Wednesday, December 31, 2008

Janet Napolitano's Record on Privacy Not So Good

As we continue to wrestle with that all important intersection between civil liberties and technology - one that is becoming more and more difficult to navigate - the importance of understanding how government officials view that issue, and privacy itself, only grows.

Accordingly, there are few public offices of greater importance as related to privacy, technology, and civil liberties than the head of the Homeland Security Department. Thomas Frank - an author I admire greatly - takes this issue on in a recent article in the USA Today I found to be particularly enlightening.

Gov. Janet Napolitano is of course President-elect Barack Obama's pick to run the Homeland Security Department, and she has been an enthusiastic advocate for advanced security technology as a law enforcement tool, raising concerns among civil liberties groups that warn about privacy invasion while drawing praise from law enforcement organizations.

Frank writes:

As Arizona's Democratic governor since 2003, Napolitano has:
Pushed state police to use cameras that scan license plates of moving cars to find vehicles that are stolen or linked to a criminal suspect.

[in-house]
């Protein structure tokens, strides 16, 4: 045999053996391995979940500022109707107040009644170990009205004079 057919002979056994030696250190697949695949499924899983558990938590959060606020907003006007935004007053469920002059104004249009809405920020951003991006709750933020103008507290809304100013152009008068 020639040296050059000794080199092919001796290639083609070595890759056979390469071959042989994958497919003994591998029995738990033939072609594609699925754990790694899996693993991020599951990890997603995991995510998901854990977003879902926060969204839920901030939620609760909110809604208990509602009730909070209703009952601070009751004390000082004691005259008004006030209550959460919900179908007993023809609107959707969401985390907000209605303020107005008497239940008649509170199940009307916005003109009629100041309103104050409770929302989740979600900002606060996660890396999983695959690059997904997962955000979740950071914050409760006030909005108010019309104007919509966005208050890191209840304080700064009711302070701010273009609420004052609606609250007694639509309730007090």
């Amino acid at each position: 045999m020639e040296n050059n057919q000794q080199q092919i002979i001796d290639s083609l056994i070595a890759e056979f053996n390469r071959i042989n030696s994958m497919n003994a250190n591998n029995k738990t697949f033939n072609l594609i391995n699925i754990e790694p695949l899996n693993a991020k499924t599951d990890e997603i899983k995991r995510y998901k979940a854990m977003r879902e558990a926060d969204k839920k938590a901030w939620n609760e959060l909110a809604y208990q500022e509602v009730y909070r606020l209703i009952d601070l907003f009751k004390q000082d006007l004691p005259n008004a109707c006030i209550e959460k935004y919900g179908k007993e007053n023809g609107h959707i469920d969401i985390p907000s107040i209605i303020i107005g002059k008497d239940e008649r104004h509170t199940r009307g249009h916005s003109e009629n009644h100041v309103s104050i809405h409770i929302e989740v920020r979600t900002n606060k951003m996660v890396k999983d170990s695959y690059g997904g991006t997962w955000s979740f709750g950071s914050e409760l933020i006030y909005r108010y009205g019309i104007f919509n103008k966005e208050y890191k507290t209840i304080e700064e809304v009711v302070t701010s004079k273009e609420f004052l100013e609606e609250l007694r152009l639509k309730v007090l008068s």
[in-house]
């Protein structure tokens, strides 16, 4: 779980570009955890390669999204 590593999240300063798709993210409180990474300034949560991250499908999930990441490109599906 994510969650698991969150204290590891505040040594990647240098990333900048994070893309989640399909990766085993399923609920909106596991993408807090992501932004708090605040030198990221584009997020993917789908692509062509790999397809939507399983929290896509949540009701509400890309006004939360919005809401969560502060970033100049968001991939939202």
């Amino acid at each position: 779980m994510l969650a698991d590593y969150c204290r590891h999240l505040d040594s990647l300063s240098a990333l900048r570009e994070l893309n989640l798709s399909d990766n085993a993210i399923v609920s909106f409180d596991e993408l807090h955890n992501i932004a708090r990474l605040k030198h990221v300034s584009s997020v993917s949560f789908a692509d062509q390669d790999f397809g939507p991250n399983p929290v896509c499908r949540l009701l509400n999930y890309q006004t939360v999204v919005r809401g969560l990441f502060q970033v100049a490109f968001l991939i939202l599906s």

Promoted "face-identification" technology that could help surveillance cameras find wanted people by comparing someone's face with a photo database of suspects.
• Signed a 2007 bill making Arizona one of 12 states that collect and store DNA samples of people accused but not convicted of certain crimes, including murder, burglary, sexual assault and prostitution.
Proposed an optional state ID for legal citizens only that features a radio-frequency chip to allow authorities to read the card. State lawmakers blocked the effort this year.

"She sees technology as the panacea of all our law enforcement problems and immigration issues," said Alessandra Soler Meetze, head of Arizona's American Civil Liberties Union chapter. "It's like she's embracing these technologies without taking the time to appreciate the privacy implications."


If confirmed as Homeland Security secretary, Napolitano will have opportunities to deploy technology, including sensors along U.S. borders and airport body scanners that look for weapons on passengers by taking images underneath clothing.

It appears that by the least privacy advocates will have their work cut out for them in the coming years on a host of issues ranging from "face identification" technologies to collection of DNA samples to airport body scanners to technology driven border patrol.

Click here to read the article in its entirety.

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